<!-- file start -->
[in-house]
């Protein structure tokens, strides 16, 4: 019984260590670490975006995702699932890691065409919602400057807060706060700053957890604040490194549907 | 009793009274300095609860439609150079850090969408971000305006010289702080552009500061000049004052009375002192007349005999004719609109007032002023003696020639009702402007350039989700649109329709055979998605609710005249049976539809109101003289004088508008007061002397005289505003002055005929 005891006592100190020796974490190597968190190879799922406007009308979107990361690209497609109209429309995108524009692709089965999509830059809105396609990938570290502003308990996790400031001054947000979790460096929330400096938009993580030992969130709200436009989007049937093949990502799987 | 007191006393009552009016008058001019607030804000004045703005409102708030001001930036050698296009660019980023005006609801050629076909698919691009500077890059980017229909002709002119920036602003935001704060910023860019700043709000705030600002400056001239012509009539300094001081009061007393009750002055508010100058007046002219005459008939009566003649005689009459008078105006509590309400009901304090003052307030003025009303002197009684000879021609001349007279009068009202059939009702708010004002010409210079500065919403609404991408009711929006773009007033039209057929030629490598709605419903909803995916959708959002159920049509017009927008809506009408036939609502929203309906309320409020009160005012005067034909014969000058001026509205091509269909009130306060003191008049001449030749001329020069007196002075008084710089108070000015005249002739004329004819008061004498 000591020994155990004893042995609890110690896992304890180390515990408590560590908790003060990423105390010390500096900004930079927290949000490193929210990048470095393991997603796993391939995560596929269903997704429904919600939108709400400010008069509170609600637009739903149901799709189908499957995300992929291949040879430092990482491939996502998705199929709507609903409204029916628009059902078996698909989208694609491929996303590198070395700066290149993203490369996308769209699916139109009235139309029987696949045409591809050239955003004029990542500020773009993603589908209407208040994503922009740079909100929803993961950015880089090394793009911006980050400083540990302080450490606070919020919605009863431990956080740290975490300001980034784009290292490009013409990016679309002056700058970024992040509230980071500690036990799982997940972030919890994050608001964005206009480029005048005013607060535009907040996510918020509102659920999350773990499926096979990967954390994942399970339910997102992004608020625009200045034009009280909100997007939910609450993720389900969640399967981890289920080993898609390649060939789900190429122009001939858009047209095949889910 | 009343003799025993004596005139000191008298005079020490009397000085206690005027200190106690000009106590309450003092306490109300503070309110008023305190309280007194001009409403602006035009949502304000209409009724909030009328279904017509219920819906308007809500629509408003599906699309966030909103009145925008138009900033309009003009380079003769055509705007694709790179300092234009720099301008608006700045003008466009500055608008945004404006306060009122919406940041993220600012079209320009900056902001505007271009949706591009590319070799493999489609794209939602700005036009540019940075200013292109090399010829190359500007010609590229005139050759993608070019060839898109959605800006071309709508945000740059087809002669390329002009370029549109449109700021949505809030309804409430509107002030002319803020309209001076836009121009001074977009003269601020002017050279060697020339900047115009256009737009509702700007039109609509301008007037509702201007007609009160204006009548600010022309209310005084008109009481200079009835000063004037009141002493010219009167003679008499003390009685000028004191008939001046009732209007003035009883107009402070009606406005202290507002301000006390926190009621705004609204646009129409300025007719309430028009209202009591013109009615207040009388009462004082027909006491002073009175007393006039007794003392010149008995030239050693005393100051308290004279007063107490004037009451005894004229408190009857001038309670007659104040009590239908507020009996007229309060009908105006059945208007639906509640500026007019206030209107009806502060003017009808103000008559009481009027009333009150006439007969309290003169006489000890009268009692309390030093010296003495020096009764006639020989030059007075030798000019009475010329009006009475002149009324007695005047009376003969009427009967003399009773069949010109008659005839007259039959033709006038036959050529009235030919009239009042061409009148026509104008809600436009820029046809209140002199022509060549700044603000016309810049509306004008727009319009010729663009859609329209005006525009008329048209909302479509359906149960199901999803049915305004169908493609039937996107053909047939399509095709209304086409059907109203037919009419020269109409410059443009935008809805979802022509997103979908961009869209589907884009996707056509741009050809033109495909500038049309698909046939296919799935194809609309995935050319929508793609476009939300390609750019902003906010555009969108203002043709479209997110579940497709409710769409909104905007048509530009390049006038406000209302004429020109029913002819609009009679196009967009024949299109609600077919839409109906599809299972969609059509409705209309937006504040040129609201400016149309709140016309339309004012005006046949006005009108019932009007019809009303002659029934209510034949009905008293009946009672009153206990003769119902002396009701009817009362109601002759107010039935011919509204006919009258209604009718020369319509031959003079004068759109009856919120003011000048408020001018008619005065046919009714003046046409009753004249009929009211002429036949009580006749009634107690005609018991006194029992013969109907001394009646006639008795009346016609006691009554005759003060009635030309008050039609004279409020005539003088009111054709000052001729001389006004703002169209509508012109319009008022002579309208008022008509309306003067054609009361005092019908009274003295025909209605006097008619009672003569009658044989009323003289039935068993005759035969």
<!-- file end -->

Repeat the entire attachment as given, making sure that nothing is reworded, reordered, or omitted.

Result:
[in-house]
């Protein structure tokens, strides 16, 4: 019984260590670490975006995702699932890691065409919602400057807060706060700053957890604040490194549907 | 009793009274300095609860439609150079850090969408971000305006010289702080552009500061000049004052009375002192007349005999004719609109007032002023003696020639009702402007350039989700649109329709055979998605609710005249049976539809109101003289004088508008007061002397005289505003002055005929 005891006592100190020796974490190597968190190879799922406007009308979107990361690209497609109209429309995108524009692709089965999509830059809105396609990938570290502003308990996790400031001054947000979790460096929330400096938009993580030992969130709200436009989007049937093949990502799987 | 007191006393009552009016008058001019607030804000004045703005409102708030001001930036050698296009660019980023005006609801050629076909698919691009500077890059980017229909002709002119920036602003935001704060910023860019700043709000705030600002400056001239012509009539300094001081009061007393009750002055508010100058007046002219005459008939009566003649005689009459008078105006509590309400009901304090003052307030003025009303002197009684000879021609001349007279009068009202059939009702708010004002010409210079500065919403609404991408009711929006773009007033039209057929030629490598709605419903909803995916959708959002159920049509017009927008809506009408036939609502929203309906309320409020009160005012005067034909014969000058001026509205091509269909009130306060003191008049001449030749001329020069007196002075008084710089108070000015005249002739004329004819008061004498 000591020994155990004893042995609890110690896992304890180390515990408590560590908790003060990423105390010390500096900004930079927290949000490193929210990048470095393991997603796993391939995560596929269903997704429904919600939108709400400010008069509170609600637009739903149901799709189908499957995300992929291949040879430092990482491939996502998705199929709507609903409204029916628009059902078996698909989208694609491929996303590198070395700066290149993203490369996308769209699916139109009235139309029987696949045409591809050239955003004029990542500020773009993603589908209407208040994503922009740079909100929803993961950015880089090394793009911006980050400083540990302080450490606070919020919605009863431990956080740290975490300001980034784009290292490009013409990016679309002056700058970024992040509230980071500690036990799982997940972030919890994050608001964005206009480029005048005013607060535009907040996510918020509102659920999350773990499926096979990967954390994942399970339910997102992004608020625009200045034009009280909100997007939910609450993720389900969640399967981890289920080993898609390649060939789900190429122009001939858009047209095949889910 | 009343003799025993004596005139000191008298005079020490009397000085206690005027200190106690000009106590309450003092306490109300503070309110008023305190309280007194001009409403602006035009949502304000209409009724909030009328279904017509219920819906308007809500629509408003599906699309966030909103009145925008138009900033309009003009380079003769055509705007694709790179300092234009720099301008608006700045003008466009500055608008945004404006306060009122919406940041993220600012079209320009900056902001505007271009949706591009590319070799493999489609794209939602700005036009540019940075200013292109090399010829190359500007010609590229005139050759993608070019060839898109959605800006071309709508945000740059087809002669390329002009370029549109449109700021949505809030309804409430509107002030002319803020309209001076836009121009001074977009003269601020002017050279060697020339900047115009256009737009509702700007039109609509301008007037509702201007007609009160204006009548600010022309209310005084008109009481200079009835000063004037009141002493010219009167003679008499003390009685000028004191008939001046009732209007003035009883107009402070009606406005202290507002301000006390926190009621705004609204646009129409300025007719309430028009209202009591013109009615207040009388009462004082027909006491002073009175007393006039007794003392010149008995030239050693005393100051308290004279007063107490004037009451005894004229408190009857001038309670007659104040009590239908507020009996007229309060009908105006059945208007639906509640500026007019206030209107009806502060003017009808103000008559009481009027009333009150006439007969309290003169006489000890009268009692309390030093010296003495020096009764006639020989030059007075030798000019009475010329009006009475002149009324007695005047009376003969009427009967003399009773069949010109008659005839007259039959033709006038036959050529009235030919009239009042061409009148026509104008809600436009820029046809209140002199022509060549700044603000016309810049509306004008727009319009010729663009859609329209005006525009008329048209909302479509359906149960199901999803049915305004169908493609039937996107053909047939399509095709209304086409059907109203037919009419020269109409410059443009935008809805979802022509997103979908961009869209589907884009996707056509741009050809033109495909500038049309698909046939296919799935194809609309995935050319929508793609476009939300390609750019902003906010555009969108203002043709479209997110579940497709409710769409909104905007048509530009390049006038406000209302004429020109029913002819609009009679196009967009024949299109609600077919839409109906599809299972969609059509409705209309937006504040040129609201400016149309709140016309339309004012005006046949006005009108019932009007019809009303002659029934209510034949009905008293009946009672009153206990003769119902002396009701009817009362109601002759107010039935011919509204006919009258209604009718020369319509031959003079004068759109009856919120003011000048408020001018008619005065046919009714003046046409009753004249009929009211002429036949009580006749009634107690005609018991006194029992013969109907001394009646006639008795009346016609006691009554005759003060009635030309008050039609004279409020005539003088009111054709000052001729001389006004703002169209509508012109319009008022002579309208008022008509309306003067054609009361005092019908009274003295025909209605006097008619009672003569009658044989009323003289039935068993005759035969």